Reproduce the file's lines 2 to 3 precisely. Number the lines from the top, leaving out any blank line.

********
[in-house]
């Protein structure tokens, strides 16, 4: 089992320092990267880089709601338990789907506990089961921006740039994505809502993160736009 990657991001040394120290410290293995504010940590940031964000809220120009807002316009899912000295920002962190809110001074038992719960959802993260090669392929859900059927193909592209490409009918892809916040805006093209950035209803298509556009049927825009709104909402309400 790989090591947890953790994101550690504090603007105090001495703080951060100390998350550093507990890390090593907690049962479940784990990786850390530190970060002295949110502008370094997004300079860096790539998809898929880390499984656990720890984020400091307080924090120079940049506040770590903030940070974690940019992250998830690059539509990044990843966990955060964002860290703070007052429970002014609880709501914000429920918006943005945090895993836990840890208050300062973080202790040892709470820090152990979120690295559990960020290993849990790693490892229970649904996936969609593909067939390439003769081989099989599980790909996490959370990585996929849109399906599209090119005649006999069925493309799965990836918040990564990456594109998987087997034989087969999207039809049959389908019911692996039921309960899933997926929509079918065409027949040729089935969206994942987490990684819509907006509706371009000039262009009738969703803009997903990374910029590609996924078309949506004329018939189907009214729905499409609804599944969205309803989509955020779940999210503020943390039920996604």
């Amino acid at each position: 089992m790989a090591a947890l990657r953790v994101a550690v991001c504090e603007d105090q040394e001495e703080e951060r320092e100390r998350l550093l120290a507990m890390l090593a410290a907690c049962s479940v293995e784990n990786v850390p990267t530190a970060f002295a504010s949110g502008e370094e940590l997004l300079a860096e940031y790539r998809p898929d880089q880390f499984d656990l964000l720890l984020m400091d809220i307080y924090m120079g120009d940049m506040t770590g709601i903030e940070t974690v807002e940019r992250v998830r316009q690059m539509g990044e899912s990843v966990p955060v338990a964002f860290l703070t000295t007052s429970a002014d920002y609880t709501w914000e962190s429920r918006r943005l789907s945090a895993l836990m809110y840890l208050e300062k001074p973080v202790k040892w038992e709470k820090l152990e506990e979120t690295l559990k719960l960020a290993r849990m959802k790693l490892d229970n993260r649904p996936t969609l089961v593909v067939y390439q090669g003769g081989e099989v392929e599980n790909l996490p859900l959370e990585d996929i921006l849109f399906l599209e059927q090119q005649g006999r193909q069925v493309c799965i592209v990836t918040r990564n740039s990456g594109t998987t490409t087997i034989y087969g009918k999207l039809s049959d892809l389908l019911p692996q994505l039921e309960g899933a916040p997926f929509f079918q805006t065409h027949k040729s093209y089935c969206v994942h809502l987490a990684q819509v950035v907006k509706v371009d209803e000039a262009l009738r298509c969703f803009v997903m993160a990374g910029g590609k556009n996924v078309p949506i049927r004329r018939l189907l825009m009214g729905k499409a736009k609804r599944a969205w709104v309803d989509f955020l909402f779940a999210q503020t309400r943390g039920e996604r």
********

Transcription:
């Protein structure tokens, strides 16, 4: 089992320092990267880089709601338990789907506990089961921006740039994505809502993160736009 990657991001040394120290410290293995504010940590940031964000809220120009807002316009899912000295920002962190809110001074038992719960959802993260090669392929859900059927193909592209490409009918892809916040805006093209950035209803298509556009049927825009709104909402309400 790989090591947890953790994101550690504090603007105090001495703080951060100390998350550093507990890390090593907690049962479940784990990786850390530190970060002295949110502008370094997004300079860096790539998809898929880390499984656990720890984020400091307080924090120079940049506040770590903030940070974690940019992250998830690059539509990044990843966990955060964002860290703070007052429970002014609880709501914000429920918006943005945090895993836990840890208050300062973080202790040892709470820090152990979120690295559990960020290993849990790693490892229970649904996936969609593909067939390439003769081989099989599980790909996490959370990585996929849109399906599209090119005649006999069925493309799965990836918040990564990456594109998987087997034989087969999207039809049959389908019911692996039921309960899933997926929509079918065409027949040729089935969206994942987490990684819509907006509706371009000039262009009738969703803009997903990374910029590609996924078309949506004329018939189907009214729905499409609804599944969205309803989509955020779940999210503020943390039920996604």
């Amino acid at each position: 089992m790989a090591a947890l990657r953790v994101a550690v991001c504090e603007d105090q040394e001495e703080e951060r320092e100390r998350l550093l120290a507990m890390l090593a410290a907690c049962s479940v293995e784990n990786v850390p990267t530190a970060f002295a504010s949110g502008e370094e940590l997004l300079a860096e940031y790539r998809p898929d880089q880390f499984d656990l964000l720890l984020m400091d809220i307080y924090m120079g120009d940049m506040t770590g709601i903030e940070t974690v807002e940019r992250v998830r316009q690059m539509g990044e899912s990843v966990p955060v338990a964002f860290l703070t000295t007052s429970a002014d920002y609880t709501w914000e962190s429920r918006r943005l789907s945090a895993l836990m809110y840890l208050e300062k001074p973080v202790k040892w038992e709470k820090l152990e506990e979120t690295l559990k719960l960020a290993r849990m959802k790693l490892d229970n993260r649904p996936t969609l089961v593909v067939y390439q090669g003769g081989e099989v392929e599980n790909l996490p859900l959370e990585d996929i921006l849109f399906l599209e059927q090119q005649g006999r193909q069925v493309c799965i592209v990836t918040r990564n740039s990456g594109t998987t490409t087997i034989y087969g009918k999207l039809s049959d892809l389908l019911p692996q994505l039921e309960g899933a916040p997926f929509f079918q805006t065409h027949k040729s093209y089935c969206v994942h809502l987490a990684q819509v950035v907006k509706v371009d209803e000039a262009l009738r298509c969703f803009v997903m993160a990374g910029g590609k556009n996924v078309p949506i049927r004329r018939l189907l825009m009214g729905k499409a736009k609804r599944a969205w709104v309803d989509f955020l909402f779940a999210q503020t309400r943390g039920e996604r």